‘Extraordinarily brazen’ : Iran seizes tanker in Strait of Hormuz, raising tensions with Britain
Iran seized a British tanker in the Strait of Hormuz for alleged marine violations and allowed a second one to proceed after issuing a warning, according to Iran state TV and news reports.
The actions were seen as a dramatic intensification of already fraught relations between the U.S. and Iran, and now Britain, which seized an Iranian tanker suspected of carrying oil to Syria several weeks ago.
“This is an extraordinarily brazen step here. This is taking tankers under way, then forcing them into Iranian waters, and I think it’s a highly provocative step. It’s something the Iranians tried to do before, when they tried to nab another British ship on the 10th of July but British war ships stopped them,” said Henry Rome, Iran analyst with Eurasia Group. “This is an intentional escalation from what we’ve seen by the Iranians.”
The Iranian Revolutionary Guard earlier said it seized the British-flagged tanker Stena Impero, after it failed to follow international maritime regulations. The Guard took the ship to a coastal area to be turned over to maritime authorities, according to Iran state media.
The Tasnim news service quoted regional military sources saying the Guard also stopped but released British-operated tanker Mesdar in the Strait of Hormuz.
The Mesdar’s owner, Norbulk Shipping UK, also said the ship was released after it was boarded by armed personnel at about 5:30 p.m. BST Friday. It said armed guards had left the vessel, and the crew was unharmed. The ship, which sails under a Liberian flag, was reportedly warned about safety and environmental issues.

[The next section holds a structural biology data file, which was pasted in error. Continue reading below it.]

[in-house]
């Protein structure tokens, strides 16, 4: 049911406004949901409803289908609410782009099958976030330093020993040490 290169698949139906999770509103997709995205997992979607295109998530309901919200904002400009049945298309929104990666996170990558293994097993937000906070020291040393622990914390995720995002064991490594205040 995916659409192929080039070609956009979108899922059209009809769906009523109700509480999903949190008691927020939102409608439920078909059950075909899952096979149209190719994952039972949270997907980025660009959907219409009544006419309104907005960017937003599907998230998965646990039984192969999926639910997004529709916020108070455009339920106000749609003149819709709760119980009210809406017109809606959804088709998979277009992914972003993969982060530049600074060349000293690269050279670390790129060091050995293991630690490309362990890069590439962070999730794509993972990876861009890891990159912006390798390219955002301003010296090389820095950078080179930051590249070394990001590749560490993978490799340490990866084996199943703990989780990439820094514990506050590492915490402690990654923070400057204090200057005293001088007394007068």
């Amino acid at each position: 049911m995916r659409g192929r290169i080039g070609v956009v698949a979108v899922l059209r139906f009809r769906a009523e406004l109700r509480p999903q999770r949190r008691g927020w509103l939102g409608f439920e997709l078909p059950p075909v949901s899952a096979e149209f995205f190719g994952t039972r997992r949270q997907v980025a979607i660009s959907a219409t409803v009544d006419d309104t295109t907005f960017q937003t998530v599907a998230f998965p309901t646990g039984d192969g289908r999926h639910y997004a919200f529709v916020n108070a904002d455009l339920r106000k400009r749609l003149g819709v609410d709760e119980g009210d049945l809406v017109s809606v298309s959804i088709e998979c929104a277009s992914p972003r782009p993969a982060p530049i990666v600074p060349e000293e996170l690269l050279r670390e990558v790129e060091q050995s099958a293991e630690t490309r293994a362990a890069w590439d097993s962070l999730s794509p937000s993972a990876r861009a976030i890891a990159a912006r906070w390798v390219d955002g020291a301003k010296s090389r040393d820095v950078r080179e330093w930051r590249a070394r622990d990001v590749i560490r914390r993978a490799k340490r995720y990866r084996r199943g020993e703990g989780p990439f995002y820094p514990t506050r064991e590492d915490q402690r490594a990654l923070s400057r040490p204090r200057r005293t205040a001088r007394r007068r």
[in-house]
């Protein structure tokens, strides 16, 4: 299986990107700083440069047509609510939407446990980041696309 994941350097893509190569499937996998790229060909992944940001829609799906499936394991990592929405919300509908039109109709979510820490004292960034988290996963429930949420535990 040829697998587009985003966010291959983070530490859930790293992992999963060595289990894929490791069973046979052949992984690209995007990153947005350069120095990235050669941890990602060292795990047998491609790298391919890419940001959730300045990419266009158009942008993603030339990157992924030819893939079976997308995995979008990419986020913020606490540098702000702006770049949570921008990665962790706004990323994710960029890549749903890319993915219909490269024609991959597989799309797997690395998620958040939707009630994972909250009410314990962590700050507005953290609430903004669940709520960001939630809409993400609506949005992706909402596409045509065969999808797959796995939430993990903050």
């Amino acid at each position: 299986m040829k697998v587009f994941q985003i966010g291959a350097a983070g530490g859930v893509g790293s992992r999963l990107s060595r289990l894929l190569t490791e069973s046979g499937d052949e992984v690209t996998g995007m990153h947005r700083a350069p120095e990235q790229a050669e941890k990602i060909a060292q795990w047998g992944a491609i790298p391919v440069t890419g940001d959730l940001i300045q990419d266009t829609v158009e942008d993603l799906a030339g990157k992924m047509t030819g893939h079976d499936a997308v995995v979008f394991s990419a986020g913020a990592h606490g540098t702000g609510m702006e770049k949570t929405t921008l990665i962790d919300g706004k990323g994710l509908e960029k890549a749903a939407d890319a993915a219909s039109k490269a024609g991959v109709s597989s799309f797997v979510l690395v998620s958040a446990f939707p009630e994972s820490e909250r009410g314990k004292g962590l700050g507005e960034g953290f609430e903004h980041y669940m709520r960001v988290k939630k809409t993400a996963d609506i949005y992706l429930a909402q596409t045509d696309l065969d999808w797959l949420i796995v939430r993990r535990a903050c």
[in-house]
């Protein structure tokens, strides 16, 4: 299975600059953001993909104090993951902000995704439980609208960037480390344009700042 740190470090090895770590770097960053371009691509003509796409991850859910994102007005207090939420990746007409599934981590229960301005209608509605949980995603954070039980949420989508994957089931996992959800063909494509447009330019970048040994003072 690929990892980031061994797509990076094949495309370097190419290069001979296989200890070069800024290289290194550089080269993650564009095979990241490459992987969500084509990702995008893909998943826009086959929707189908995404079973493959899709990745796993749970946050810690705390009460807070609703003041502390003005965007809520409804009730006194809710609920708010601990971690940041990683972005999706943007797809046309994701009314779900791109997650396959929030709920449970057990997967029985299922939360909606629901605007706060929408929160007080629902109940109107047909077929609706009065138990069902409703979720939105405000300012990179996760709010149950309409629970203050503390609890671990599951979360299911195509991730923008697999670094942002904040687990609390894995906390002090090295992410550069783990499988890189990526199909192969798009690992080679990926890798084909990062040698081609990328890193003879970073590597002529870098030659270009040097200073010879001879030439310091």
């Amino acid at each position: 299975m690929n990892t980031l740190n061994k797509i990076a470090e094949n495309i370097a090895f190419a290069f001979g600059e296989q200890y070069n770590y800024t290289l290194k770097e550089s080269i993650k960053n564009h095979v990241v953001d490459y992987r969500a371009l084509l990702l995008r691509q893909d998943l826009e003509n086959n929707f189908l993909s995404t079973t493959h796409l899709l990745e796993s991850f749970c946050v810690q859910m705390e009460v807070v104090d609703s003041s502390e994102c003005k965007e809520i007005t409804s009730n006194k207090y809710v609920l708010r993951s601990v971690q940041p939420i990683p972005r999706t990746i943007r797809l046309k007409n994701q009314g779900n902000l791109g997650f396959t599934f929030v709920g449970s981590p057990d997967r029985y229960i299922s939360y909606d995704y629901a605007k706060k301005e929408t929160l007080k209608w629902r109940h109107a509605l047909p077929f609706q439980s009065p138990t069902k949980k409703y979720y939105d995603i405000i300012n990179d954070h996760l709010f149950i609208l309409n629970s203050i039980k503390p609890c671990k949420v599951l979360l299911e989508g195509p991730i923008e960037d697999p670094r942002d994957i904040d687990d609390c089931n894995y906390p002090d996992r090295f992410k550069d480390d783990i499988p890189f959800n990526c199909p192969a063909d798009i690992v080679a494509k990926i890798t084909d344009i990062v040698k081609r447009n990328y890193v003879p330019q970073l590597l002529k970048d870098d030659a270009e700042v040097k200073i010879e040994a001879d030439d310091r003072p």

British Foreign Secretary Jeremy Hunt earlier said he was concerned by the seizure of the two ships by Iranian authorities in the Strait of Hormuz. He said the U.K. is attempting to resolve the situation in Tehran and with international partners. Just after Hunt spoke, reports emerged that the Mesdar was released.
“I’m extremely concerned by the seizure of two naval vessels by Iranian authorities in the Strait of Hormuz,” said Hunt. “I will shortly attend a COBR meeting to review what we know and what we can do to swiftly secure the release of the two vessels — a British-flagged vessel and a Liberian-flagged vessel.” COBR is an emergency response committee.
President Donald Trump told reporters the U.S. would work with the British on the tanker situation. According to a statement, the U.S. military said unarmed surveillance aircraft were monitoring the situation in the Strait of Hormuz from international airspace, and it is in contact with ships operating in the area.
“I think we’re going to see more of this. I don’t think Trump has the appetite at this point to commit militarily,” said Rome. “He made some interesting comments on his way to Marine One, underlying that this was not a U.S. ship and implying our interests were not as directly affected as the British are. I would imagine more strong language coming out of the U.S and not a whole lot else. Trump has made his red line pretty clear, and it’s U.S. personnel getting injured or killed and other than that, he wants others to share the burden of the region or the Gulf.”
Rome said Iran could also be engaged in a high stakes tit-for-tat with the U.K.
The move by Iran follows the seizure of an Iranian tanker earlier this month by the British Royal Marines on suspicion it was breaking European sanctions and taking oil to Syria. Iran has called for the release of that ship, and earlier Friday, a British court in Gibraltar extended the detention of the Iranian oil tanker. Iranian Foreign Minister Mohammad Javad Zarif, in a meeting with journalists, denied this week that the ship was headed to Syria but would not say where it was headed.
The seizure of the ships also comes a day after Trump told reporters that the USS Boxer downed a drone belonging to Iran. The Islamic Republic responded by saying it did not own the drone, and the U.S. may have shot down one of its own.